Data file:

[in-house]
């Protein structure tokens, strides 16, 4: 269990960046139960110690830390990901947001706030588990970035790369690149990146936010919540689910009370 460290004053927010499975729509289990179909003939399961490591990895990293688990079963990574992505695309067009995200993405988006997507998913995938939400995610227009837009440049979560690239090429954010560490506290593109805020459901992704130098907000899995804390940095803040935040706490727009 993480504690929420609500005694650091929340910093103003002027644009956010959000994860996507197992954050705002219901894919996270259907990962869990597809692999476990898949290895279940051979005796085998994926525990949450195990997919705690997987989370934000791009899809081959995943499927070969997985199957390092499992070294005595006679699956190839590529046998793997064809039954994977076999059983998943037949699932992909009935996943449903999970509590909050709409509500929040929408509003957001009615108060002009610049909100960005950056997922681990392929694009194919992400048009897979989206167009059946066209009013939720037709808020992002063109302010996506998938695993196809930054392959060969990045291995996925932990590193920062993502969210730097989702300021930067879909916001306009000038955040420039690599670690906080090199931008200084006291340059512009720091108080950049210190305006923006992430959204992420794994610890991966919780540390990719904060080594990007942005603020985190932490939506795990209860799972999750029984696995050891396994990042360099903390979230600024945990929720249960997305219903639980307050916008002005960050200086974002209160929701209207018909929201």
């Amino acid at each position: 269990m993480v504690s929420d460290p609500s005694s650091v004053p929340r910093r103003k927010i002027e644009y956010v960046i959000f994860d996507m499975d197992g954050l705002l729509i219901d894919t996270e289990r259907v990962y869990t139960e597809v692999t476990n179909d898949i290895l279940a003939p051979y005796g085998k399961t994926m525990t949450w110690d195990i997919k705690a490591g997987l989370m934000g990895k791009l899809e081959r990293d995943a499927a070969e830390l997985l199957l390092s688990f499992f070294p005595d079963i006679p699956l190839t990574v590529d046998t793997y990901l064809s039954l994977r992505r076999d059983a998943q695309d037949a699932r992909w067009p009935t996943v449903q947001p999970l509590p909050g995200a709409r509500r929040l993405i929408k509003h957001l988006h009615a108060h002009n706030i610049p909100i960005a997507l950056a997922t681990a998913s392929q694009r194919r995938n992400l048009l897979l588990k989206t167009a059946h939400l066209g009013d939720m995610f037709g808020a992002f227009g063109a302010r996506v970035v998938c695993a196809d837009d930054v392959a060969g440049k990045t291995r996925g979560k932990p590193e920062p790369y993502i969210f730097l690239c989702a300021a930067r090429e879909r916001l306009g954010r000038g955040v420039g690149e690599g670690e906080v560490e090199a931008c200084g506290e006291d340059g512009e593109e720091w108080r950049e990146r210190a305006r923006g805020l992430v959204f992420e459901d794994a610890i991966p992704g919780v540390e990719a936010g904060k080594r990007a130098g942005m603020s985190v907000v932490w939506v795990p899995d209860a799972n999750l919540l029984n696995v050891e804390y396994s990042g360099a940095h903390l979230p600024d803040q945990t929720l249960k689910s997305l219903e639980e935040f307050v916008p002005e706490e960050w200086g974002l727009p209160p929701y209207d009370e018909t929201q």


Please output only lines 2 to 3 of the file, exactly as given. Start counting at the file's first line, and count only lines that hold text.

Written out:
């Protein structure tokens, strides 16, 4: 269990960046139960110690830390990901947001706030588990970035790369690149990146936010919540689910009370 460290004053927010499975729509289990179909003939399961490591990895990293688990079963990574992505695309067009995200993405988006997507998913995938939400995610227009837009440049979560690239090429954010560490506290593109805020459901992704130098907000899995804390940095803040935040706490727009 993480504690929420609500005694650091929340910093103003002027644009956010959000994860996507197992954050705002219901894919996270259907990962869990597809692999476990898949290895279940051979005796085998994926525990949450195990997919705690997987989370934000791009899809081959995943499927070969997985199957390092499992070294005595006679699956190839590529046998793997064809039954994977076999059983998943037949699932992909009935996943449903999970509590909050709409509500929040929408509003957001009615108060002009610049909100960005950056997922681990392929694009194919992400048009897979989206167009059946066209009013939720037709808020992002063109302010996506998938695993196809930054392959060969990045291995996925932990590193920062993502969210730097989702300021930067879909916001306009000038955040420039690599670690906080090199931008200084006291340059512009720091108080950049210190305006923006992430959204992420794994610890991966919780540390990719904060080594990007942005603020985190932490939506795990209860799972999750029984696995050891396994990042360099903390979230600024945990929720249960997305219903639980307050916008002005960050200086974002209160929701209207018909929201």
């Amino acid at each position: 269990m993480v504690s929420d460290p609500s005694s650091v004053p929340r910093r103003k927010i002027e644009y956010v960046i959000f994860d996507m499975d197992g954050l705002l729509i219901d894919t996270e289990r259907v990962y869990t139960e597809v692999t476990n179909d898949i290895l279940a003939p051979y005796g085998k399961t994926m525990t949450w110690d195990i997919k705690a490591g997987l989370m934000g990895k791009l899809e081959r990293d995943a499927a070969e830390l997985l199957l390092s688990f499992f070294p005595d079963i006679p699956l190839t990574v590529d046998t793997y990901l064809s039954l994977r992505r076999d059983a998943q695309d037949a699932r992909w067009p009935t996943v449903q947001p999970l509590p909050g995200a709409r509500r929040l993405i929408k509003h957001l988006h009615a108060h002009n706030i610049p909100i960005a997507l950056a997922t681990a998913s392929q694009r194919r995938n992400l048009l897979l588990k989206t167009a059946h939400l066209g009013d939720m995610f037709g808020a992002f227009g063109a302010r996506v970035v998938c695993a196809d837009d930054v392959a060969g440049k990045t291995r996925g979560k932990p590193e920062p790369y993502i969210f730097l690239c989702a300021a930067r090429e879909r916001l306009g954010r000038g955040v420039g690149e690599g670690e906080v560490e090199a931008c200084g506290e006291d340059g512009e593109e720091w108080r950049e990146r210190a305006r923006g805020l992430v959204f992420e459901d794994a610890i991966p992704g919780v540390e990719a936010g904060k080594r990007a130098g942005m603020s985190v907000v932490w939506v795990p899995d209860a799972n999750l919540l029984n696995v050891e804390y396994s990042g360099a940095h903390l979230p600024d803040q945990t929720l249960k689910s997305l219903e639980e935040f307050v916008p002005e706490e960050w200086g974002l727009p209160p929701y209207d009370e018909t929201q």